Traffic. Jams. Suck.
In fact, the scenario of being jam-packed on public transport while traffic slows is pretty much an everyday thing.
But apparently in Yishun, things got taken to a whole new level when buses could barely even get into the new bus interchange during morning and evening peak hours.
First murders, now major traffic problems?
Yishun, you’re driving a hard bargain if I should ever visit any friends living there.
Peanut Butter And Traffic Jams
On the morning of 9 September, buses had trouble entering the new Yishun Integrated Transport Hub (ITH) and were delayed for over 30 minutes.
The long jam formed around 8 am, forcing several commuters to alight early and walk to the interchange instead.
To break it down simply, the new Yishun Interchange has 2 entrances, but most of the buses reportedly entered the interchange through only 1 of the gates causing congestion.
What’s worse, the interchange only has four alighting berths and eight boarding berths. This means that only a limited number of buses can offload their goods at any time.
The bus operator said that around 14 buses were delayed that morning, a number that naturally didn’t get better by the evening.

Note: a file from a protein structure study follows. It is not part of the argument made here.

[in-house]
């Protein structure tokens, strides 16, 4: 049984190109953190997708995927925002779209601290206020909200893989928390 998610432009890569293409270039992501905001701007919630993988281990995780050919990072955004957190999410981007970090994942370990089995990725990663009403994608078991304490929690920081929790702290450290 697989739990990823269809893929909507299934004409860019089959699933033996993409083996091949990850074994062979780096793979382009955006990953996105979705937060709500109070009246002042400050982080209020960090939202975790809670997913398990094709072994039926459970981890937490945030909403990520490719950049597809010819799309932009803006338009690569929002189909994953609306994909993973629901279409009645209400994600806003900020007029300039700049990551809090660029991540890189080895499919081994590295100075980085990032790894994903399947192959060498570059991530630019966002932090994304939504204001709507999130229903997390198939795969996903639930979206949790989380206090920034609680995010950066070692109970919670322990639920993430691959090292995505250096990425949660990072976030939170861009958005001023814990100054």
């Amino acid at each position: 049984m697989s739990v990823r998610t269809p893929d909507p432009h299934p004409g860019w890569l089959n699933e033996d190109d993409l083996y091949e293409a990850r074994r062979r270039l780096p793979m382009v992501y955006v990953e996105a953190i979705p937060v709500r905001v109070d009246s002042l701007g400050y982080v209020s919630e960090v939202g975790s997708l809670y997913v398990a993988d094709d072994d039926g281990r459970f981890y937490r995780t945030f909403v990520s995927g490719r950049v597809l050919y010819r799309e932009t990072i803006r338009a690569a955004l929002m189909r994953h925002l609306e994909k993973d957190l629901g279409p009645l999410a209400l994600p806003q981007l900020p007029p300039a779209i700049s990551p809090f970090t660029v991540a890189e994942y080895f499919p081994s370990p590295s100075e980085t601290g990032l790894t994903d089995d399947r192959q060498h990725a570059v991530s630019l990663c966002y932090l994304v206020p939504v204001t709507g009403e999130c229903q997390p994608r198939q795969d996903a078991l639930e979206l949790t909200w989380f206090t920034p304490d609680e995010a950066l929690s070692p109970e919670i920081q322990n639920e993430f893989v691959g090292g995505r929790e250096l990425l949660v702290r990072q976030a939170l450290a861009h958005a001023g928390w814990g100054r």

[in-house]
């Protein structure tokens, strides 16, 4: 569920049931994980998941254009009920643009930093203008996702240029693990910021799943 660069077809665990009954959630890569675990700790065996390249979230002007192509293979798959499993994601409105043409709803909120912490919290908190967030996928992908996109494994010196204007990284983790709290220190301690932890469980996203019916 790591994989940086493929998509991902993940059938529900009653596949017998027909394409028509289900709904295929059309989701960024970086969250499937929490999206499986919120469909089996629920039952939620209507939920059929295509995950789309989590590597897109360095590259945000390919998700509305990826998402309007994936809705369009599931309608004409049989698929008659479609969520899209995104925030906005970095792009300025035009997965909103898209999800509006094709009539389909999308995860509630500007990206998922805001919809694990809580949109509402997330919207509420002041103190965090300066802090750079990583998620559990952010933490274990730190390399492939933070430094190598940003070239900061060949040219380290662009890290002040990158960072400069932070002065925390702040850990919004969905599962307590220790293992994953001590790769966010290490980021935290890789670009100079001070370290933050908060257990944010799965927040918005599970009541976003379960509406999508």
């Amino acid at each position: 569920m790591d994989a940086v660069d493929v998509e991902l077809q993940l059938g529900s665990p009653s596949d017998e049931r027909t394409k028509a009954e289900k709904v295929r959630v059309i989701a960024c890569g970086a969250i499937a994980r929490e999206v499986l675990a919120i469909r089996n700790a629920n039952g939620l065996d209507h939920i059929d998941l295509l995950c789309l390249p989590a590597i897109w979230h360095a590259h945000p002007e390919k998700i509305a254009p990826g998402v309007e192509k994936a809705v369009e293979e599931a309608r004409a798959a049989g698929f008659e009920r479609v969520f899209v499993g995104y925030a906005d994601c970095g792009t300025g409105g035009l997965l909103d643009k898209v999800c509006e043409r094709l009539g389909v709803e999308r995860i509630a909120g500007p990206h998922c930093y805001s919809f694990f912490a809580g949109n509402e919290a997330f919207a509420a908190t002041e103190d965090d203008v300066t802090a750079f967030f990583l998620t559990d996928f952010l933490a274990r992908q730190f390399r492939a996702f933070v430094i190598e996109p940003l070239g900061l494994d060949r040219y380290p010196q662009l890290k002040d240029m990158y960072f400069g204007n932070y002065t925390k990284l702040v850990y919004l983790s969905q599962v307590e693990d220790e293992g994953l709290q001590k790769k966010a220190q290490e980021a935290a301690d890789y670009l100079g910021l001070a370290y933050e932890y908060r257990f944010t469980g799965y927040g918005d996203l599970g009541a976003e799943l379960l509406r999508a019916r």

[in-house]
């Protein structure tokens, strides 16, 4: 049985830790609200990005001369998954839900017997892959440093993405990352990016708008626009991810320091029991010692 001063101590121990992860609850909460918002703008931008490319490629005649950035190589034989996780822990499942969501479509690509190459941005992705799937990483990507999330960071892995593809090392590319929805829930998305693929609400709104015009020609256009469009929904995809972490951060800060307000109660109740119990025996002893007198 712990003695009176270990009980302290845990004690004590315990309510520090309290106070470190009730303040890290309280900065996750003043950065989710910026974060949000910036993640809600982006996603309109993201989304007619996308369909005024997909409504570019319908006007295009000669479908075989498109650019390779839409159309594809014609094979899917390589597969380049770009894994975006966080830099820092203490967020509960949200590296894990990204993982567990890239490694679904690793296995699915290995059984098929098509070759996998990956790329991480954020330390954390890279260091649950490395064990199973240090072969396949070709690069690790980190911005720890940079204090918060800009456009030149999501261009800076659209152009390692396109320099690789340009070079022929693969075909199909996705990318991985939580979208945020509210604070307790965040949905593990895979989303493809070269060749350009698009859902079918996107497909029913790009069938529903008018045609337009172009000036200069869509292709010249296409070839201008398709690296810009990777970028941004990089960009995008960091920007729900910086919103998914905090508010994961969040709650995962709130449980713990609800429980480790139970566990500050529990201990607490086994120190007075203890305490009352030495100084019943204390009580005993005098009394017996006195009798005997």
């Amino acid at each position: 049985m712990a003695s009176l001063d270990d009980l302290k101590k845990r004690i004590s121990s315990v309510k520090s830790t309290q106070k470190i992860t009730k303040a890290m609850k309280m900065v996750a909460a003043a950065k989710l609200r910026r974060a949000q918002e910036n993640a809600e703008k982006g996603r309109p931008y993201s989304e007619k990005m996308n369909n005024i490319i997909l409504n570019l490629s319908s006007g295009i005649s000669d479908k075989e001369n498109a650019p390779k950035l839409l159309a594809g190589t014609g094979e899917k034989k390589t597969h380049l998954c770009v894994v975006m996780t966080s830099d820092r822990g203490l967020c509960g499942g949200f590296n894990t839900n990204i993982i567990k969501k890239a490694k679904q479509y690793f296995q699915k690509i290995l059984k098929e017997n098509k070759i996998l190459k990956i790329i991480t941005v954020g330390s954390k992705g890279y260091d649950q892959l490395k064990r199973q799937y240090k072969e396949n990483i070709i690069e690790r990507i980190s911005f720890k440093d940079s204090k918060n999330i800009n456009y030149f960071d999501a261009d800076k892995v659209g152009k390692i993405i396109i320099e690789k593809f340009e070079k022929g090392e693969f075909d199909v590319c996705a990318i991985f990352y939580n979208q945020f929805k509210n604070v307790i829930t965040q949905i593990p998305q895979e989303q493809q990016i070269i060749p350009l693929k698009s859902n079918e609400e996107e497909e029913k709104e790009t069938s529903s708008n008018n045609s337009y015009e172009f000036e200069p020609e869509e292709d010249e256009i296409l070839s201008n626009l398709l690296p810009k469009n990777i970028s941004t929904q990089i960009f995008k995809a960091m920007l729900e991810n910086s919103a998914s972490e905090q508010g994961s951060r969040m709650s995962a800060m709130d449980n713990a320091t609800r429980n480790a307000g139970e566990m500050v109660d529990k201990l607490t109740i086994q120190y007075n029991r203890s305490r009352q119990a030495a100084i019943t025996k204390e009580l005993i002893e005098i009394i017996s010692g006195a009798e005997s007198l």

According to an article, a queue of 15 buses formed coming from Sembawang, while another queue of 10 came from Khatib’s direction.
Definitely a pretty bad look for the new interchange.
Responses From People
Of course, when something like this happens, we Singaporeans have several things to say about it.
Manufacturing supervisor Kelvin Chew, 45, told The Straits Times that he had never experienced a traffic jam along the road before.
“The buses waiting to turn right into the interchange couldn’t do so even though the traffic light was green, as the interchange was already full of buses.”
He also mentioned that since many of the buses were trying to switch lanes to get into the interchange, the zig-zag of traffic across the road made the jams worse.
Press F for not only the commuters but the drivers.
Associate Professor Muhammad Faishal Ibrahim, an MP for Nee Soon GRC, had received multiple reports on the traffic situation from residents and grassroots leaders.
He has urged the Land Transport Authority (LTA) along with SMRT to look into the issue as soon as possible.
Professor Faishal also feels that the bus drivers also need time to familiarise themselves with the new layout.
It’s reassuring that we at least got a quick response from them.
A spokesman from LTA mentioned that they were already working with bus operators to ensure smoother movements.
SMRT Roads president Tan Kian Heong said they are working closely with LTA to curb future problems.
The ITH has been chosen to remain open during school holidays when passenger counts are lower and traffic is lighter.
This is to help minimise inconvenience to commuters, with further measures to be taken if necessary.
It kind of blows that something that was supposed to help commuters ended up being a hindrance.
At the very least, this happens early enough that a situation can be found and implemented.
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